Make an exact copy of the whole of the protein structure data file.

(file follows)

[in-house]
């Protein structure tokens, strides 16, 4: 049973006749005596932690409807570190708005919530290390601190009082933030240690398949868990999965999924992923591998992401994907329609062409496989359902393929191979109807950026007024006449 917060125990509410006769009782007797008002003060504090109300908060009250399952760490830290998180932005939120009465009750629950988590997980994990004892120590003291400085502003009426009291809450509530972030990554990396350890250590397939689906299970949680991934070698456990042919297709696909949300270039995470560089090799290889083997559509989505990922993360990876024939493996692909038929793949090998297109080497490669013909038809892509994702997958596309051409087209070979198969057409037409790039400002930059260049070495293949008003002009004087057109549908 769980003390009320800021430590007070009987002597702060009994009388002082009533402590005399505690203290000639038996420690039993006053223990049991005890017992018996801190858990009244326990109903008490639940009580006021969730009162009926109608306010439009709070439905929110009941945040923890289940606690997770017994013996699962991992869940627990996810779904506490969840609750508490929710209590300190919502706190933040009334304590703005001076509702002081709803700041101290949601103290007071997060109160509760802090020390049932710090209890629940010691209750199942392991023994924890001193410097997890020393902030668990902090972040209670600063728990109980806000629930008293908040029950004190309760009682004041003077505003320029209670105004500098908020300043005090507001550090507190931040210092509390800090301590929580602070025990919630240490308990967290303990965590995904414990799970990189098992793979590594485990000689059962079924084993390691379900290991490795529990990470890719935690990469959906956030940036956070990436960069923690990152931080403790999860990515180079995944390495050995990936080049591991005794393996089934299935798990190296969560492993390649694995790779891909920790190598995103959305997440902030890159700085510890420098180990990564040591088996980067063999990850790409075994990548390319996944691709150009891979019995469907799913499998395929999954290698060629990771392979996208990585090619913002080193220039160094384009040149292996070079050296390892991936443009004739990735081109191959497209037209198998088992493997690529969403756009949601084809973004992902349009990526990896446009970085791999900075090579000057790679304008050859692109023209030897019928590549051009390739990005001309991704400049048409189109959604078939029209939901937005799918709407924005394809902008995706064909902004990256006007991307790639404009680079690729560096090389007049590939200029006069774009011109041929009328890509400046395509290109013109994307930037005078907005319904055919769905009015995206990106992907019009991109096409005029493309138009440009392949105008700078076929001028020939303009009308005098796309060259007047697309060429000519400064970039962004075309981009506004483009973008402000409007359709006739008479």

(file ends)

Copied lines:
[in-house]
């Protein structure tokens, strides 16, 4: 049973006749005596932690409807570190708005919530290390601190009082933030240690398949868990999965999924992923591998992401994907329609062409496989359902393929191979109807950026007024006449 917060125990509410006769009782007797008002003060504090109300908060009250399952760490830290998180932005939120009465009750629950988590997980994990004892120590003291400085502003009426009291809450509530972030990554990396350890250590397939689906299970949680991934070698456990042919297709696909949300270039995470560089090799290889083997559509989505990922993360990876024939493996692909038929793949090998297109080497490669013909038809892509994702997958596309051409087209070979198969057409037409790039400002930059260049070495293949008003002009004087057109549908 769980003390009320800021430590007070009987002597702060009994009388002082009533402590005399505690203290000639038996420690039993006053223990049991005890017992018996801190858990009244326990109903008490639940009580006021969730009162009926109608306010439009709070439905929110009941945040923890289940606690997770017994013996699962991992869940627990996810779904506490969840609750508490929710209590300190919502706190933040009334304590703005001076509702002081709803700041101290949601103290007071997060109160509760802090020390049932710090209890629940010691209750199942392991023994924890001193410097997890020393902030668990902090972040209670600063728990109980806000629930008293908040029950004190309760009682004041003077505003320029209670105004500098908020300043005090507001550090507190931040210092509390800090301590929580602070025990919630240490308990967290303990965590995904414990799970990189098992793979590594485990000689059962079924084993390691379900290991490795529990990470890719935690990469959906956030940036956070990436960069923690990152931080403790999860990515180079995944390495050995990936080049591991005794393996089934299935798990190296969560492993390649694995790779891909920790190598995103959305997440902030890159700085510890420098180990990564040591088996980067063999990850790409075994990548390319996944691709150009891979019995469907799913499998395929999954290698060629990771392979996208990585090619913002080193220039160094384009040149292996070079050296390892991936443009004739990735081109191959497209037209198998088992493997690529969403756009949601084809973004992902349009990526990896446009970085791999900075090579000057790679304008050859692109023209030897019928590549051009390739990005001309991704400049048409189109959604078939029209939901937005799918709407924005394809902008995706064909902004990256006007991307790639404009680079690729560096090389007049590939200029006069774009011109041929009328890509400046395509290109013109994307930037005078907005319904055919769905009015995206990106992907019009991109096409005029493309138009440009392949105008700078076929001028020939303009009308005098796309060259007047697309060429000519400064970039962004075309981009506004483009973008402000409007359709006739008479």